For some books, the sure-fire way to jumpstart or re-ignite sales is with a movie tie-in. But with Agatha Christie’s classic whodunnit “Murder on the Orient Express,” no help is necessarily needed. According to its paperback publisher, William Morrow, “it’s the most widely read detective novel of all time.” In fact, Christie has sold more than two billion total books—only surpassed by the Bible and Shakespeare. Still, the star-studded movie—starring Kenneth Branagh! Johnny Depp! Judi Dench!
It sounds like the plot of a Lifetime movie—except it’s true. Jen realizes the man of her dreams (and father of her child) is an actual nightmare—a charming psychopath. A compulsive study of romance, deception and resilience. A down-at-the-heels love-torn sheriff battles racial conflict in small-town East Texas. The murders of a black lawyer and a white woman reveal the festering underbelly of a community. Brooding, timely, gripping. A twisty thriller that keeps you guessing whodunit.
An awesome family trip has less to do with draining your bank account, more to do with forethought and flexibility. While putting together our Orlando Adults Time Out Contest with the experts at Visit Orlando, I discovered how to tap into the unexpected (the stuff of special memories) and even conjure up a little romance. Before committing to a hotel, consider what you do—and don't—need. In other words, avoid paying for amenities you're not going to actually enjoy.
Muck Rack makes it simple to find people, tweets, or articles that mention any name, keyword, company, hashtag etc. We've compiled this guide to help you make the most of your search.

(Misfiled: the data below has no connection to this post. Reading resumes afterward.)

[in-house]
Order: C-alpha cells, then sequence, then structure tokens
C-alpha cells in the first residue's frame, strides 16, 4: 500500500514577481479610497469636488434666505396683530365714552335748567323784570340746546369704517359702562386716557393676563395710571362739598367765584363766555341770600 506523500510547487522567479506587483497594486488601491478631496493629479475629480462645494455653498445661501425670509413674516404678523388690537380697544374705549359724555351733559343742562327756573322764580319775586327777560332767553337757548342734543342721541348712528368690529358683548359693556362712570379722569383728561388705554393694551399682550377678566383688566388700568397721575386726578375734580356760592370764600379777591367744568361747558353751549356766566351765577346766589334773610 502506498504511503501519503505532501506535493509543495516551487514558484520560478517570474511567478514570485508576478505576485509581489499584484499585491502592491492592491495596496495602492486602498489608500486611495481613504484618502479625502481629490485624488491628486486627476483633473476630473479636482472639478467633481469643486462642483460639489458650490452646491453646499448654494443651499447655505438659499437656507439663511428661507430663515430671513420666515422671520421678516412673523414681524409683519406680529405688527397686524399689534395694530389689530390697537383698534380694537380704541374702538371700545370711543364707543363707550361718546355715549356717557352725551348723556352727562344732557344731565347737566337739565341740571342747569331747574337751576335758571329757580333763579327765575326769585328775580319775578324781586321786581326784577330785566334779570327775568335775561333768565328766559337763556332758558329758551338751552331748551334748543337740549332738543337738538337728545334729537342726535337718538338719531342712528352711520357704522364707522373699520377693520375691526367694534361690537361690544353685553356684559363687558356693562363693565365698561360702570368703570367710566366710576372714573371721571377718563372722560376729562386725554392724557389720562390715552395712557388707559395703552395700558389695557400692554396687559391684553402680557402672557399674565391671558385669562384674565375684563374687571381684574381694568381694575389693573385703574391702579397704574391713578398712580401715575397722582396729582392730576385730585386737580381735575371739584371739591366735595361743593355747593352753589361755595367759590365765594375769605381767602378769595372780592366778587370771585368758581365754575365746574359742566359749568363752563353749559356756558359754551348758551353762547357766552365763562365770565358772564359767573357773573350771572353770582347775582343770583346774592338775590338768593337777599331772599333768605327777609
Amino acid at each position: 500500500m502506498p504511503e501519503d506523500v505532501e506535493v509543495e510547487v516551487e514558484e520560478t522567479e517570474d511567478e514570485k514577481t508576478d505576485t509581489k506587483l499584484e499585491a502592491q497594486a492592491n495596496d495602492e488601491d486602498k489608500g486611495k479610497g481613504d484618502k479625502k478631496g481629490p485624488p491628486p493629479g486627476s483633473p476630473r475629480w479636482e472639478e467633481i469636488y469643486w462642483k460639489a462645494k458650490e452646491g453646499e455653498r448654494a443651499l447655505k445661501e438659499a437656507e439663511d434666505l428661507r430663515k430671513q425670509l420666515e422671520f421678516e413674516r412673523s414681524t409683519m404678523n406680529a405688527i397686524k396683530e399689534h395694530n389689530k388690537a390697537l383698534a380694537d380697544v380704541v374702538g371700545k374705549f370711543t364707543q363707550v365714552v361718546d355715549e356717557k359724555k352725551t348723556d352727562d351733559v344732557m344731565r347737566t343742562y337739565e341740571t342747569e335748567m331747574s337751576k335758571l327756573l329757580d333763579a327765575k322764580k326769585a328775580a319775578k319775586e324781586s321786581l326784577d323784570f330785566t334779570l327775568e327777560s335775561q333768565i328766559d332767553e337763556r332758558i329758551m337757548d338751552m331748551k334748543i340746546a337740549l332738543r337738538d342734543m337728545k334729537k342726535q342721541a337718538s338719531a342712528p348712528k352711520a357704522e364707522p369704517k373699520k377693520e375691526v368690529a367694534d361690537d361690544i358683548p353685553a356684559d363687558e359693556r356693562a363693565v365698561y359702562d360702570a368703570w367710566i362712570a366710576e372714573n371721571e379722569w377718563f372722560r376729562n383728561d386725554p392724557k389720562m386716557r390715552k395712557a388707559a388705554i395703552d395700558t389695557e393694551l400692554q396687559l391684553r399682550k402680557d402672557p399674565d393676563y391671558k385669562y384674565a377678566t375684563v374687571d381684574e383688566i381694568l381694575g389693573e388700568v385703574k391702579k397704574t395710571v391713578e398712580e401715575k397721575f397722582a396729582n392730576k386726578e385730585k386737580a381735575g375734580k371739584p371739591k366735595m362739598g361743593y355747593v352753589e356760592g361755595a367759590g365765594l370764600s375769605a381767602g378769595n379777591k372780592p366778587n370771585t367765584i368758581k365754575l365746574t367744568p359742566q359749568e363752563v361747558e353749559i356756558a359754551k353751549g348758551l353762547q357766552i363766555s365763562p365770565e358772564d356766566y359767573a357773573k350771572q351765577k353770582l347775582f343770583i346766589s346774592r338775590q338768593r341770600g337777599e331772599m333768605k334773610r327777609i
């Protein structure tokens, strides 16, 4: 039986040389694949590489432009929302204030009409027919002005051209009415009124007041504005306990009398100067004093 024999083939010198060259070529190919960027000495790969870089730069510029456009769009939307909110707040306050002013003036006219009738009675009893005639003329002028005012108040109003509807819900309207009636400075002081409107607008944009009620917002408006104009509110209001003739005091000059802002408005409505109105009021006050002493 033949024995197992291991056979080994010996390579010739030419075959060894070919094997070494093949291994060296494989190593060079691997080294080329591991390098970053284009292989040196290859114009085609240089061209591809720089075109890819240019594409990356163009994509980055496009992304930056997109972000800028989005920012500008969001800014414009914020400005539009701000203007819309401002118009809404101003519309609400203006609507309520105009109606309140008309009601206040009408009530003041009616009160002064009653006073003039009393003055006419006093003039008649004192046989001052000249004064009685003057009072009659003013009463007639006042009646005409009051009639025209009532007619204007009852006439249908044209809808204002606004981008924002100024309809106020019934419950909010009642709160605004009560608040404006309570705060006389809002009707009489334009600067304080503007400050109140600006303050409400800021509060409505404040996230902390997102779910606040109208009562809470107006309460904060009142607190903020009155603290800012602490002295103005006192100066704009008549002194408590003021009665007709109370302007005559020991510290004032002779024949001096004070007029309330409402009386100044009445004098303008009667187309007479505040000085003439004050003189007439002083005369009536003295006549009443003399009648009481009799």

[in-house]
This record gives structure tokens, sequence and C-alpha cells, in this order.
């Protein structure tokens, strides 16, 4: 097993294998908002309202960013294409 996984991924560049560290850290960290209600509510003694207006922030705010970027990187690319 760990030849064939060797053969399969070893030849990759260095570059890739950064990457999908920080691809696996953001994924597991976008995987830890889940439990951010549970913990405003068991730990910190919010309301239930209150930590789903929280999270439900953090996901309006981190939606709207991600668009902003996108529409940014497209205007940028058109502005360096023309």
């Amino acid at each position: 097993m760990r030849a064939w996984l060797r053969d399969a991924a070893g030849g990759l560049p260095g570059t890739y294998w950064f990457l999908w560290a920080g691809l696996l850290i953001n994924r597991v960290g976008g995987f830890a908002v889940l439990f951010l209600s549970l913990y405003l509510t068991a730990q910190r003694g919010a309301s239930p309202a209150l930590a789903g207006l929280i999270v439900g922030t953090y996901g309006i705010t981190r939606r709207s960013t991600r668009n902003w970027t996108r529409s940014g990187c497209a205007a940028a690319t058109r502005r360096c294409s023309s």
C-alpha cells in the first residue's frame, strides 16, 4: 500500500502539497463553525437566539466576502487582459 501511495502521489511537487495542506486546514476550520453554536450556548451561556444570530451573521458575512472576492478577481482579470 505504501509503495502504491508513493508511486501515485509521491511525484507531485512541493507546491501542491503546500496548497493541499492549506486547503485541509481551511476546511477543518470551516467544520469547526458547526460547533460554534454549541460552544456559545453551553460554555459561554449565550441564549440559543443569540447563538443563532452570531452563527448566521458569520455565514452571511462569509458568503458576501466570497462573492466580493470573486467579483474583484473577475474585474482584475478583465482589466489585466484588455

Selecting a term
Start searching tweets, articles from media outlets, articles mentioned in tweets, journalists'
names, titles and bios with some suggested searches:
Companies or Topics (e.g. iPhone, Microsoft)
Phrases (e.g. "cloud computing") — use quotes to keep the terms together
Twitter handles (e.g. @username) — returns those who have mentioned or replied to
Names (e.g. "David Pogue")
Hashtags (e.g. #sxsw, #london2012)
Bio details (e.g. vegan, Olympics, father)
Muck Rack's Advanced Search allows for many boolean operators.
Find results that mention multiple specified terms, use AND or
+. For example, ensure each result contains both Elon Musk and Mark Zuckerberg by
searching Musk AND Zuckerberg or Musk + Zuckerberg.
Use the operators OR or , to broaden your search when you'd like either of
multiple terms to appear in results. (This is the default behavior of our search when no operators
are used). For example, results will contain either cake or cookie by searching cake OR cookie or cake,cookie
Use NOT or - to subtract results from your search. For
example, searching Disney will yield results about the Walt Disney Company as well as Walt Disney
World Resort. To exclude mentions of Disney World, search for Disney -World or Disney
When using one of these operators with a phrase, enclose it in quotation marks. For example, you can
find results about smartphones excluding Apple's iPhone 4S by searching smartphone -"iPhone
Exact case matching or punctuation
If you're searching for a brand name or keyword that relies on specific punctuation marks or capitalization, you can
find results that match your exact query by adding matchcase: before the keyword you're searching for, like matchcase:E*TRADE .
Use parentheses to separate multiple
boolean phrases. For example, to find journalists talking about having fun in Disney World or
Disneyland, search for ("disney world" OR disneyland) AND fun.
An asterisk can be used to search for any variation of a root word truncated by the asterisk. For example, searching for admin* will return results for administrator, administration, administer, administered, etc.
A near operator is an AND operator where you can control the distance between the words. You can vary the distance the near operation uses by adding a forward slash and number (between 0-99) such as strawberries NEAR/10 "whipped cream", which means the strawberries must exist within 10 words of "whipped cream".